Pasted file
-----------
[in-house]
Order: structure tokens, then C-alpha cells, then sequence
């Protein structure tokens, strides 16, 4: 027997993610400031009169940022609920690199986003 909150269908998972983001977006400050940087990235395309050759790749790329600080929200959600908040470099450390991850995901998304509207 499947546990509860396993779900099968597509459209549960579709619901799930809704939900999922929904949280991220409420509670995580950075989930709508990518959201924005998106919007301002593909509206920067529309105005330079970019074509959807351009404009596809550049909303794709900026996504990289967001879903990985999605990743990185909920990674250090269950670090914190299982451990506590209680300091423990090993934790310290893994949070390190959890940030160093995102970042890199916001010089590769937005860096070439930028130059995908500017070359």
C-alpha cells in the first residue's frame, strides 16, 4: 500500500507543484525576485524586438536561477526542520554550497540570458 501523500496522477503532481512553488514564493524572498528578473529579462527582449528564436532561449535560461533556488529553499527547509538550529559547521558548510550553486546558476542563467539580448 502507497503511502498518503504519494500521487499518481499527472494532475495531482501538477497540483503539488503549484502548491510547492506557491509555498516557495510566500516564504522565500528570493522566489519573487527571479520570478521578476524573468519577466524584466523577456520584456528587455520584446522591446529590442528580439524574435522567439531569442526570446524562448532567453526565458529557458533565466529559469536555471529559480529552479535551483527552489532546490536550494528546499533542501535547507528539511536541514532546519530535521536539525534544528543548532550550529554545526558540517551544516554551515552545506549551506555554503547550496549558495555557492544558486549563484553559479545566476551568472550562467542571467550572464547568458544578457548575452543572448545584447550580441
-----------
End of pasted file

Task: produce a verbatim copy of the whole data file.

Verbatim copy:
[in-house]
Order: structure tokens, then C-alpha cells, then sequence
């Protein structure tokens, strides 16, 4: 027997993610400031009169940022609920690199986003 909150269908998972983001977006400050940087990235395309050759790749790329600080929200959600908040470099450390991850995901998304509207 499947546990509860396993779900099968597509459209549960579709619901799930809704939900999922929904949280991220409420509670995580950075989930709508990518959201924005998106919007301002593909509206920067529309105005330079970019074509959807351009404009596809550049909303794709900026996504990289967001879903990985999605990743990185909920990674250090269950670090914190299982451990506590209680300091423990090993934790310290893994949070390190959890940030160093995102970042890199916001010089590769937005860096070439930028130059995908500017070359």
C-alpha cells in the first residue's frame, strides 16, 4: 500500500507543484525576485524586438536561477526542520554550497540570458 501523500496522477503532481512553488514564493524572498528578473529579462527582449528564436532561449535560461533556488529553499527547509538550529559547521558548510550553486546558476542563467539580448 502507497503511502498518503504519494500521487499518481499527472494532475495531482501538477497540483503539488503549484502548491510547492506557491509555498516557495510566500516564504522565500528570493522566489519573487527571479520570478521578476524573468519577466524584466523577456520584456528587455520584446522591446529590442528580439524574435522567439531569442526570446524562448532567453526565458529557458533565466529559469536555471529559480529552479535551483527552489532546490536550494528546499533542501535547507528539511536541514532546519530535521536539525534544528543548532550550529554545526558540517551544516554551515552545506549551506555554503547550496549558495555557492544558486549563484553559479545566476551568472550562467542571467550572464547568458544578457548575452543572448545584447550580441